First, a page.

Oak processionary moth control 'transitory at best'

The spread of the hazardous oak processionary moth (Thaumetopoea processionea) around the Greater London area cannot be checked on current funding levels, a senior figure in the London tree world has warned.

Thaumetopoea processionea (oak processionary moth)
Thaumetopoea processionea (oak processionary moth)

London Borough of Merton arboriculture manager and London Tree Officers Association (LTOA) committee member Dave Lofthouse said: "Treatments carried out in the buffer zone by the Forestry Commission (FC) are efficacious where they are applied, but this is only on trees known to be infested in 2015. The large increase in areas infested cannot be dealt with at the level of funding applied to smaller areas in past years. It would be unrealistic to think we can eliminate or prevent the steady spread of the pest with such limited resources, when we have not in the past."

Stressing that this was "not necessarily an LTOA view", he said the FC-defined core zone "contains many parties who conscientiously treat infestations but unfortunately many who may not", adding: "This zone is therefore an inexhaustible reservoir of re-infestations making any current successes at best transitory."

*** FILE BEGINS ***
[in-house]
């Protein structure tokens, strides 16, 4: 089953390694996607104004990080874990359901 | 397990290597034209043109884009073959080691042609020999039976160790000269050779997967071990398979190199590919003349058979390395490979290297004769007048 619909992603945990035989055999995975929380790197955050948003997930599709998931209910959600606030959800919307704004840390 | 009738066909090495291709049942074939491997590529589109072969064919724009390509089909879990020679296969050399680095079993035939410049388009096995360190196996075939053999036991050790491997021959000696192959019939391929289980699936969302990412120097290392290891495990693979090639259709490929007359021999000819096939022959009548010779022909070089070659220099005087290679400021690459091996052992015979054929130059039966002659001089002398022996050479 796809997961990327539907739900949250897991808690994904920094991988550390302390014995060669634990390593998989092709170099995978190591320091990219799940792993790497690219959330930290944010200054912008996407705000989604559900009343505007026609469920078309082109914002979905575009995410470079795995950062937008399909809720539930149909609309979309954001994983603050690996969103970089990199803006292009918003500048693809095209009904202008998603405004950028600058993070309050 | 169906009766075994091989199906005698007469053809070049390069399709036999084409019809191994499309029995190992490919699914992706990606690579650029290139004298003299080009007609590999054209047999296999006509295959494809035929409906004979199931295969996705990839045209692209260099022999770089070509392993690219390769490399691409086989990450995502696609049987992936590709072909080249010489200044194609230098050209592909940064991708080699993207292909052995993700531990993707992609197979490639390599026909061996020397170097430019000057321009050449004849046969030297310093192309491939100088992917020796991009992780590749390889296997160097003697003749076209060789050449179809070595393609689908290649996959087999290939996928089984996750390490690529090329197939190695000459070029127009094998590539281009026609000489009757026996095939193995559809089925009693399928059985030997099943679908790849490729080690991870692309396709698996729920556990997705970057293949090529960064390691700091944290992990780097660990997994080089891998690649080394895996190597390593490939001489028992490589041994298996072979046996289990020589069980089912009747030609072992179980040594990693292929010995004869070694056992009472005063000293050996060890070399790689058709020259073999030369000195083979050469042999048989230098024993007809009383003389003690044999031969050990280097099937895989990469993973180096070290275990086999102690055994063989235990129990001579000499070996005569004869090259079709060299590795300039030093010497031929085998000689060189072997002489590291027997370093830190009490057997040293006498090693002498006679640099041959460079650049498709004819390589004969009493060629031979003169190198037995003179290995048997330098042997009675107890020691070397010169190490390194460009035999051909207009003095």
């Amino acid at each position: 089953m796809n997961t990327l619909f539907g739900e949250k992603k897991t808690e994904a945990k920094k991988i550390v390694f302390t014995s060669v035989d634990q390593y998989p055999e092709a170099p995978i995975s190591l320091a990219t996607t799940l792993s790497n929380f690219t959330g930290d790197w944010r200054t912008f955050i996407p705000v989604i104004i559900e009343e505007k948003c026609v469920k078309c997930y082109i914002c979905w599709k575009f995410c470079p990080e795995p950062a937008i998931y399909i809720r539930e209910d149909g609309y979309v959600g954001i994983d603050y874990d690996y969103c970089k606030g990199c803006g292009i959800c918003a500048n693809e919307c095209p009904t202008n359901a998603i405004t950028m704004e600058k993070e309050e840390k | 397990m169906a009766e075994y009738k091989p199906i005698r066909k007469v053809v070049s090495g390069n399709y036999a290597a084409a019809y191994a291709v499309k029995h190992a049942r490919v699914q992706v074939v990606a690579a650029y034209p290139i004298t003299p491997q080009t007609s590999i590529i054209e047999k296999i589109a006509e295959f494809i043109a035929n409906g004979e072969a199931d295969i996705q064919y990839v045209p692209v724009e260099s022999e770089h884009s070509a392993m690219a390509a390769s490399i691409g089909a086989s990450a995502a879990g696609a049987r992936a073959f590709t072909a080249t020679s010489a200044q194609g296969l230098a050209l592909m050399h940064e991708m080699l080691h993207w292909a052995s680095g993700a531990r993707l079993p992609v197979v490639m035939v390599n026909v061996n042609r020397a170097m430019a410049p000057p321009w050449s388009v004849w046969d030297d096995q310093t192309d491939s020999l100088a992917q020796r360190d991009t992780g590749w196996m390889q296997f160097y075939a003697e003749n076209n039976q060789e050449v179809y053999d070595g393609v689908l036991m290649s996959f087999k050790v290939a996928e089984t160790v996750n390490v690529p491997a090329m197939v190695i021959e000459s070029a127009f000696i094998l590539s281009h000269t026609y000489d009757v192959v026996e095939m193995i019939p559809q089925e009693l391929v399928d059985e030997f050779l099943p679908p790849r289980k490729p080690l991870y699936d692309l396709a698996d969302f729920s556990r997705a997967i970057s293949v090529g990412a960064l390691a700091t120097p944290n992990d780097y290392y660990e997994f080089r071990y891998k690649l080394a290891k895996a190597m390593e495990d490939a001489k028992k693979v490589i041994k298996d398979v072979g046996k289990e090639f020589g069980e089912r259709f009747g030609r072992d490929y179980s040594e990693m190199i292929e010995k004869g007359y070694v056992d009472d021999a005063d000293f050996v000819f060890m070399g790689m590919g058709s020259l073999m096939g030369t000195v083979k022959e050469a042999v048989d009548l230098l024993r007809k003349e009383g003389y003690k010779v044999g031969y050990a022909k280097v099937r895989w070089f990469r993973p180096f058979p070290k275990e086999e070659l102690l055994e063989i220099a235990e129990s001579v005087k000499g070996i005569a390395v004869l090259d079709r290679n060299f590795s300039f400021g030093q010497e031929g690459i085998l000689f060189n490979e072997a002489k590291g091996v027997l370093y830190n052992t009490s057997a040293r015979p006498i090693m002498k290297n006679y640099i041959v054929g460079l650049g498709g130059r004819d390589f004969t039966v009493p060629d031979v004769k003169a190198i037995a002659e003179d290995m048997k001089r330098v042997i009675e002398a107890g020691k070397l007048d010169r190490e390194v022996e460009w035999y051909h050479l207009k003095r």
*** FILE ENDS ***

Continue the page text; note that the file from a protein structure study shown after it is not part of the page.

The FC has been implementing its Defra-funded OPM control programme since 2013, initially for three years but extended for a further year for 2016. This identifies a core zone in west and southwest London where eradication "is currently impossible" and a wider control or buffer zone, covering most of the rest of Greater London as well as Reading, West Berkshire and South Oxfordshire.

But FC maps show that this year the core zone has been enlarged significantly, and now includes the central boroughs of Kensington & Chelsea and most of Westminster as well affected areas to the south, west and north. Statutory Plant Health Notices (SPHNs) are only routinely issued to owners of infested trees outside the core zone.

A DEFRA spokesperson said: "We are committed to protecting non infected areas and have invested over £21 million into tree health research. We estimate through our control programme in South London we have prevented spread to an area covering the homes of 3.5 million people."

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